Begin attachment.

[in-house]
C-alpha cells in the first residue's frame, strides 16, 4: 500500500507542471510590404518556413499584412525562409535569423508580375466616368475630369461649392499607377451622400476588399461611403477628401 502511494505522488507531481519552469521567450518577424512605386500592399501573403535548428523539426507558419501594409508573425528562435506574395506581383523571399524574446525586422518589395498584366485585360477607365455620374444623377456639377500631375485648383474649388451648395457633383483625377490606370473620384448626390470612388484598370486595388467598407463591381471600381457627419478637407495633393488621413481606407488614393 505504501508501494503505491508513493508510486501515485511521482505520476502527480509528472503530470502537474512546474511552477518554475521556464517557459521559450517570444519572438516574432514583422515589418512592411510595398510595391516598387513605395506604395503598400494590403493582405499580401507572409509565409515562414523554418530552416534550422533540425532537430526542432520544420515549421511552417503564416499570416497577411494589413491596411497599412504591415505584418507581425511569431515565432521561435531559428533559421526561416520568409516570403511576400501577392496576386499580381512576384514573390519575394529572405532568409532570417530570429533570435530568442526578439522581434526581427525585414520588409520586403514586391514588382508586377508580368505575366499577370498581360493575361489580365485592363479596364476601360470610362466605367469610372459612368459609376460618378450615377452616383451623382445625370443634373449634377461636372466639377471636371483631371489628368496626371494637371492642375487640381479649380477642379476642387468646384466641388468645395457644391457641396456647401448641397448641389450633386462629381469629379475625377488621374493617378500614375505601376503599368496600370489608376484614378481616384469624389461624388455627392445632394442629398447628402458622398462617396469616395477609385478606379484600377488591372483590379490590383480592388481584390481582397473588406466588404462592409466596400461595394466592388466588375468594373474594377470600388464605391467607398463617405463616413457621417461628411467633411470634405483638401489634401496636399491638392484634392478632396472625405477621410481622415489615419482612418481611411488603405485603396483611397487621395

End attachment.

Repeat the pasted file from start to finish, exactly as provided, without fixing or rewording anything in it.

[in-house]
C-alpha cells in the first residue's frame, strides 16, 4: 500500500507542471510590404518556413499584412525562409535569423508580375466616368475630369461649392499607377451622400476588399461611403477628401 502511494505522488507531481519552469521567450518577424512605386500592399501573403535548428523539426507558419501594409508573425528562435506574395506581383523571399524574446525586422518589395498584366485585360477607365455620374444623377456639377500631375485648383474649388451648395457633383483625377490606370473620384448626390470612388484598370486595388467598407463591381471600381457627419478637407495633393488621413481606407488614393 505504501508501494503505491508513493508510486501515485511521482505520476502527480509528472503530470502537474512546474511552477518554475521556464517557459521559450517570444519572438516574432514583422515589418512592411510595398510595391516598387513605395506604395503598400494590403493582405499580401507572409509565409515562414523554418530552416534550422533540425532537430526542432520544420515549421511552417503564416499570416497577411494589413491596411497599412504591415505584418507581425511569431515565432521561435531559428533559421526561416520568409516570403511576400501577392496576386499580381512576384514573390519575394529572405532568409532570417530570429533570435530568442526578439522581434526581427525585414520588409520586403514586391514588382508586377508580368505575366499577370498581360493575361489580365485592363479596364476601360470610362466605367469610372459612368459609376460618378450615377452616383451623382445625370443634373449634377461636372466639377471636371483631371489628368496626371494637371492642375487640381479649380477642379476642387468646384466641388468645395457644391457641396456647401448641397448641389450633386462629381469629379475625377488621374493617378500614375505601376503599368496600370489608376484614378481616384469624389461624388455627392445632394442629398447628402458622398462617396469616395477609385478606379484600377488591372483590379490590383480592388481584390481582397473588406466588404462592409466596400461595394466592388466588375468594373474594377470600388464605391467607398463617405463616413457621417461628411467633411470634405483638401489634401496636399491638392484634392478632396472625405477621410481622415489615419482612418481611411488603405485603396483611397487621395